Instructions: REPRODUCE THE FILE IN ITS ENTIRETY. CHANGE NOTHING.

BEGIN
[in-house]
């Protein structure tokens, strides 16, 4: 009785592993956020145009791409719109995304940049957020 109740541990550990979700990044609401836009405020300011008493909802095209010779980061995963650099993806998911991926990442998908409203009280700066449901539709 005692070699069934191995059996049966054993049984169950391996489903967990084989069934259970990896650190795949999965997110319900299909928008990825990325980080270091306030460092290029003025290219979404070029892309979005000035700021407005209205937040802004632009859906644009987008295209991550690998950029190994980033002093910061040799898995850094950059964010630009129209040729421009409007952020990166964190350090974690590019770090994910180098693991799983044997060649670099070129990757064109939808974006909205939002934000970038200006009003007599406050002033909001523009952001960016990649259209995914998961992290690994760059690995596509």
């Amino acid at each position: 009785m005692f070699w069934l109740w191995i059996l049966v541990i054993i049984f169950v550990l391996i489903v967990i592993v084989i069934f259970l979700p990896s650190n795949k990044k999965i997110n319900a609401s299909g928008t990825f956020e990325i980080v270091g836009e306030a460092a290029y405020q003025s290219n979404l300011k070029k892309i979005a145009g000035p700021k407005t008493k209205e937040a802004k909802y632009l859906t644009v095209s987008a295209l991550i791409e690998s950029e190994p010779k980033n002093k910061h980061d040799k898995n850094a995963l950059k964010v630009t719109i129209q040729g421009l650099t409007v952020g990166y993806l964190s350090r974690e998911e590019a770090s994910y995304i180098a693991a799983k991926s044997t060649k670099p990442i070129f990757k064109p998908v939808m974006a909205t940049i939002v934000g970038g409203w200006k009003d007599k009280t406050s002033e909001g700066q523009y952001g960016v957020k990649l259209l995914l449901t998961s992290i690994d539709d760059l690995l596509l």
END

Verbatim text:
[in-house]
């Protein structure tokens, strides 16, 4: 009785592993956020145009791409719109995304940049957020 109740541990550990979700990044609401836009405020300011008493909802095209010779980061995963650099993806998911991926990442998908409203009280700066449901539709 005692070699069934191995059996049966054993049984169950391996489903967990084989069934259970990896650190795949999965997110319900299909928008990825990325980080270091306030460092290029003025290219979404070029892309979005000035700021407005209205937040802004632009859906644009987008295209991550690998950029190994980033002093910061040799898995850094950059964010630009129209040729421009409007952020990166964190350090974690590019770090994910180098693991799983044997060649670099070129990757064109939808974006909205939002934000970038200006009003007599406050002033909001523009952001960016990649259209995914998961992290690994760059690995596509």
């Amino acid at each position: 009785m005692f070699w069934l109740w191995i059996l049966v541990i054993i049984f169950v550990l391996i489903v967990i592993v084989i069934f259970l979700p990896s650190n795949k990044k999965i997110n319900a609401s299909g928008t990825f956020e990325i980080v270091g836009e306030a460092a290029y405020q003025s290219n979404l300011k070029k892309i979005a145009g000035p700021k407005t008493k209205e937040a802004k909802y632009l859906t644009v095209s987008a295209l991550i791409e690998s950029e190994p010779k980033n002093k910061h980061d040799k898995n850094a995963l950059k964010v630009t719109i129209q040729g421009l650099t409007v952020g990166y993806l964190s350090r974690e998911e590019a770090s994910y995304i180098a693991a799983k991926s044997t060649k670099p990442i070129f990757k064109p998908v939808m974006a909205t940049i939002v934000g970038g409203w200006k009003d007599k009280t406050s002033e909001g700066q523009y952001g960016v957020k990649l259209l995914l449901t998961s992290i690994d539709d760059l690995l596509l």